I don’t know what it is about adulthood, but this truth seems harder to remember.

Perhaps it’s that we’ve made enough mistakes, we feel we ought to be making less of them. If we’re making ‘right’ decisions the first time around, we’re avoiding making tough, but right, decisions- because we’ve already made the right choice.

Perhaps it’s hard to remember this truth because we think if we make the ‘right’ decision, carrying it out should be easy. Right?

But, no. In fact, the biggest ‘right’ decisions I’ve made were not easy to carry out.

I think of people in my life right now, making right (but not easy) decisions:

  • to leave the marriage that just isn’t working (and hasn’t for a while)
  • to decide not to have a baby, ever
  • to have the affair
  • to not have the affair
  • to leave both the lover and the partner
  • to stay with the job because there must be food and rent paid
  • to stay away from the one you love
  • to care for the kid you don’t see regularly
  • to sit tight until you can do the next right thing

These decisions test people deeply, perhaps because there is a flip side to these kinds of decisions. A side that is almost equally attractive.

  • We could not have the affair (when the right decision is to do it- and, yes, I do believe that an affair can be the right thing, sometimes).
  • We could stay with the person who is habitual, easy (instead of leaving).
  • We could stay in the marriage until the kids go to college (I hate this one, for so many reasons).
  • We could just send cash for our far-away kid (instead of being emotionally supportive).
  • We could jump the job and hope for the best at the end of the month (instead of supporting the responsibilities we’ve taken on).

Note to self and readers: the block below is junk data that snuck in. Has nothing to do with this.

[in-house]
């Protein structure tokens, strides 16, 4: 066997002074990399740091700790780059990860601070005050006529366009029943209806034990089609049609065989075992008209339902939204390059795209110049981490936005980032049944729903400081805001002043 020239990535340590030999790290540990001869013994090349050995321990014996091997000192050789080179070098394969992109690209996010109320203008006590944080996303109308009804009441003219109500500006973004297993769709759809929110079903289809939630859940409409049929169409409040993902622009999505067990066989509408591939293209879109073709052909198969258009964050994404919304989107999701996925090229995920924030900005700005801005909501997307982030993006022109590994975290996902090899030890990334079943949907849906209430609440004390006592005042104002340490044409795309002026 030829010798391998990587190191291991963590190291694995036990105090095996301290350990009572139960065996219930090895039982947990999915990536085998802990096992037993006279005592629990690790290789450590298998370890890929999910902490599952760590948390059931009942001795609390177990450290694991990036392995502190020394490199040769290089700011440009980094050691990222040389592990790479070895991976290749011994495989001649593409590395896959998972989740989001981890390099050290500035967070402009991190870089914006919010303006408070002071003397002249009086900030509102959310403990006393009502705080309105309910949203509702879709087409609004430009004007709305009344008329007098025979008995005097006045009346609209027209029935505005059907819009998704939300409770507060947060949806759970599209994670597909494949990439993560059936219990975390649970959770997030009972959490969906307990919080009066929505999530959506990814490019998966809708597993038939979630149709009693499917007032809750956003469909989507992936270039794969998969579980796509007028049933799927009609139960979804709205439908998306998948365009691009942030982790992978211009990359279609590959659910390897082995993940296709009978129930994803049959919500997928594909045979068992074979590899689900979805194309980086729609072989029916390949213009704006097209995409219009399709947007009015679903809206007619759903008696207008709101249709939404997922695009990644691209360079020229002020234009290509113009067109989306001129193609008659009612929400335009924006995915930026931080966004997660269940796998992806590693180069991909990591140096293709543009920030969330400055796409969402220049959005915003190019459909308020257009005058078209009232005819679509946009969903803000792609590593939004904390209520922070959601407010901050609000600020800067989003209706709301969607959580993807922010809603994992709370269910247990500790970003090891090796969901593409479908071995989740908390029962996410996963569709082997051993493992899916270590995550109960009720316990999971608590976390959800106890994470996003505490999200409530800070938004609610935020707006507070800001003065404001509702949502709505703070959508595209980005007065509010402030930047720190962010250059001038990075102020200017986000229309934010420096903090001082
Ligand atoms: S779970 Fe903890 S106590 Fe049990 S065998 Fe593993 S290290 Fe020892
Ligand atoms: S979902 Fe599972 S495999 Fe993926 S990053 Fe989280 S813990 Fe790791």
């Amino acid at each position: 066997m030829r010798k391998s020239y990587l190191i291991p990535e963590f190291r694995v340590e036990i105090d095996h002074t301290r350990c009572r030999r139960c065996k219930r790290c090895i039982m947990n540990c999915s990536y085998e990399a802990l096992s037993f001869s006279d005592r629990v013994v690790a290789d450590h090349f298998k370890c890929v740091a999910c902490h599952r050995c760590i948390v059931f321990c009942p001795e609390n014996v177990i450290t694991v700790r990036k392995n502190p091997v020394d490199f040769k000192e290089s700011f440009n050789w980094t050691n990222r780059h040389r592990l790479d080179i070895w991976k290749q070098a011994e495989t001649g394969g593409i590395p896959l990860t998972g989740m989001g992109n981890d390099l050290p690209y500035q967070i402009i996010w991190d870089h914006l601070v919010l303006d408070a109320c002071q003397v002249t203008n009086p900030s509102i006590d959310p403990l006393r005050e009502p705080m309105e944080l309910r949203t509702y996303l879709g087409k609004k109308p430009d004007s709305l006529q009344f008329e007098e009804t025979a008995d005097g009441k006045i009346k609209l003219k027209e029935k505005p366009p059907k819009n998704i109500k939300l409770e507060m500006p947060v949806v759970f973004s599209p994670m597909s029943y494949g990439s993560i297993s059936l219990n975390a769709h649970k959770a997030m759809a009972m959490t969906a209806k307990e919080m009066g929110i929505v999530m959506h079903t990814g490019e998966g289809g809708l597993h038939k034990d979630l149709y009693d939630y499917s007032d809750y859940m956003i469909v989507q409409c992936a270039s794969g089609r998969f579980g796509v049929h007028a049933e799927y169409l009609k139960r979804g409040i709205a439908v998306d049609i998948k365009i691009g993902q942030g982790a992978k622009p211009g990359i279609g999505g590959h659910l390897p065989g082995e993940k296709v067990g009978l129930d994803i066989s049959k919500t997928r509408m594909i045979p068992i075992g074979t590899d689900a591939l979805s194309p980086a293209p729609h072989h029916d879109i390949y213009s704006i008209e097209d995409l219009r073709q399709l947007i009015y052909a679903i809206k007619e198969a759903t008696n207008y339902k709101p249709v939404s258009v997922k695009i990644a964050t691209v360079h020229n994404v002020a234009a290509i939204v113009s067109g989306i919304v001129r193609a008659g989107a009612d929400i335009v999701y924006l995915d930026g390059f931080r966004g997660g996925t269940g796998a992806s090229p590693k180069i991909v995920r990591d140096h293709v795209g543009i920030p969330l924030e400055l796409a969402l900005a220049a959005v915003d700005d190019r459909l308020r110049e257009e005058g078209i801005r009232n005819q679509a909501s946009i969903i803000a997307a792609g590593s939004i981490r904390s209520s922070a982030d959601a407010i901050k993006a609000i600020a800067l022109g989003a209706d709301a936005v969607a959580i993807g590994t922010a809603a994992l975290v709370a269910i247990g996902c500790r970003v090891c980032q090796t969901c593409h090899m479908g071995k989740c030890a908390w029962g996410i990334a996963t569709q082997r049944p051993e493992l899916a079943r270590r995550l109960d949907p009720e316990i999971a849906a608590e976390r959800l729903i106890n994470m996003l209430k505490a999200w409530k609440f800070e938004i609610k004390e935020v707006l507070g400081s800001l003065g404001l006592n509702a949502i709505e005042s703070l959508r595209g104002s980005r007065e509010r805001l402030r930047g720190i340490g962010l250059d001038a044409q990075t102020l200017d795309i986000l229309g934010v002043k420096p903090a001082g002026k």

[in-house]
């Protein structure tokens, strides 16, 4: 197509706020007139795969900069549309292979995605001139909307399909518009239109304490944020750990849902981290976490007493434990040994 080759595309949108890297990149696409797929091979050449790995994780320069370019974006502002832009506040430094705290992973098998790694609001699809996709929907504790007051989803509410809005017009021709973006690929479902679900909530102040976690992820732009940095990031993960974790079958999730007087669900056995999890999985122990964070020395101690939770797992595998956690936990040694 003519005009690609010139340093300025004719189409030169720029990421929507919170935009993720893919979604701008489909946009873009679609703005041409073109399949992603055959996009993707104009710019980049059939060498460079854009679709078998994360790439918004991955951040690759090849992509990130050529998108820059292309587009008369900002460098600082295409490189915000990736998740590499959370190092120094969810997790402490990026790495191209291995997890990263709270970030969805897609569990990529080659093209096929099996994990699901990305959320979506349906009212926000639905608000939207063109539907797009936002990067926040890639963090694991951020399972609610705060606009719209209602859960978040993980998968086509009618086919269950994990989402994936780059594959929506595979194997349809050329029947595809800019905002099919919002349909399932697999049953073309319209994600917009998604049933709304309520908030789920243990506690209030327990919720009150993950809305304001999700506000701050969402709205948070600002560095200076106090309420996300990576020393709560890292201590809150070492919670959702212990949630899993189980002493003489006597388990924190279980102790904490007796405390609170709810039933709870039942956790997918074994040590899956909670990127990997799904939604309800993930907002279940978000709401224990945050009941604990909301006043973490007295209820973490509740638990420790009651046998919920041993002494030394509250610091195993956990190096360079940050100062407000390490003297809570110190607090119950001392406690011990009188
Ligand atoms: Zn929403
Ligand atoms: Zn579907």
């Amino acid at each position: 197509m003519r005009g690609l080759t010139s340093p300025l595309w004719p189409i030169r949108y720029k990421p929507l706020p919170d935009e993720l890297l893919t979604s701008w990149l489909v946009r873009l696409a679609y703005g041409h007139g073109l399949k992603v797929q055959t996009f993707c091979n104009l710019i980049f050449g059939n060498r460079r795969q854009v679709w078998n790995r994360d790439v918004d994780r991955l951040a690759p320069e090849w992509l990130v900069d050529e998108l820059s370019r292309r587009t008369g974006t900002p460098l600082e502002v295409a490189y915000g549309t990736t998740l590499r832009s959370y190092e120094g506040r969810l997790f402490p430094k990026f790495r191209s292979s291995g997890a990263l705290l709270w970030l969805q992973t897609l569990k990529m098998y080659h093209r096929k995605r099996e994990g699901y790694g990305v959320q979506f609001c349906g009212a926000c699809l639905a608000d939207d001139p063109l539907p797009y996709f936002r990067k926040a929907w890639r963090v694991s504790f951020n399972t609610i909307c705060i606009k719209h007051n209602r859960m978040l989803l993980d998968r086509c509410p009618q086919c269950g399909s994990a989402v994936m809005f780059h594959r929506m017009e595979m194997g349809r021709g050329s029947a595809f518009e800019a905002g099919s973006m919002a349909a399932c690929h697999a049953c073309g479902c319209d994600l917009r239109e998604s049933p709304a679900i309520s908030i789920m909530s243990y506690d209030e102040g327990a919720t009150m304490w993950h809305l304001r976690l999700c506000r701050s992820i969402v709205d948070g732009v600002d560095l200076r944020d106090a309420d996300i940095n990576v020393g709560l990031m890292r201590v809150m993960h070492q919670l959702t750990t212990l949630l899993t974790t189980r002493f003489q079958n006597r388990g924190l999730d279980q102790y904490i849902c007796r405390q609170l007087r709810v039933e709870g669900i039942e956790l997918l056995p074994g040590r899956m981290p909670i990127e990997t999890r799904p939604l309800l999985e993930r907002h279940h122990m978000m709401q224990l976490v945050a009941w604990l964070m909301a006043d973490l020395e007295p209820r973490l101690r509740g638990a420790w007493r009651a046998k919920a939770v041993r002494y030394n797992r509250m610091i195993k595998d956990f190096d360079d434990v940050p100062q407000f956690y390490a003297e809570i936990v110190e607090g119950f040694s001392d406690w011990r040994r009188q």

Any of those options sound equally attractive, on a lot of different scales, than what we know to be right. And that’s what makes the decision so hard, but also so important.

Steer-for-sunlight-Meriwether

|steer for sunlight|

 

When I was in the Sex Surge, my ‘right’ decision was to stay with my marriage. The man I wanted for my lover was never going to accept me, but I could have found someone else (I’m fairly sure). The right decision was to stay and that decision was not easy. In fact, it exacted a lot of pain and frustration as payment, when (in my mind) it was all supposed to be easy.

Staying on the course of what was right has given me huge benefits. I have a very supportive, sexy, growth-oriented marriage. I am personally much happier and healthier and sensual. I’m glad I traded the sweat and tears of the right decision for all those things. But I had many days of ‘what if’ and ‘is this really the right choice?’ and ‘I don’t care that it’s ‘right’ anymore- I want what I want!’

Doing what is right is often a ‘two steps forward, one step back’ dance. Some days it’s three steps back and no forward movement for weeks. But there does come a light, forward movement, change that happens when we remain persistent. Doing the hard work brings us closer to what is right, and that is its own reward.

As for finding what the right decision is? I can only say that you have to look deep inside your own heart, mind, and soul. Even for me, I had to give less weight to the truth of my body (who wanted a lover) and stick to what my soul knew at the deepest level (to stay with my husband). To find what is right, you must find what your deepest truth is.

The most consistent guidance I have ever gotten for following what is right is simply to ask Life: what is the highest good for this situation? And then to follow the answer to that question. It does not mean the living of the answer will be easy, but it will be right with your soul.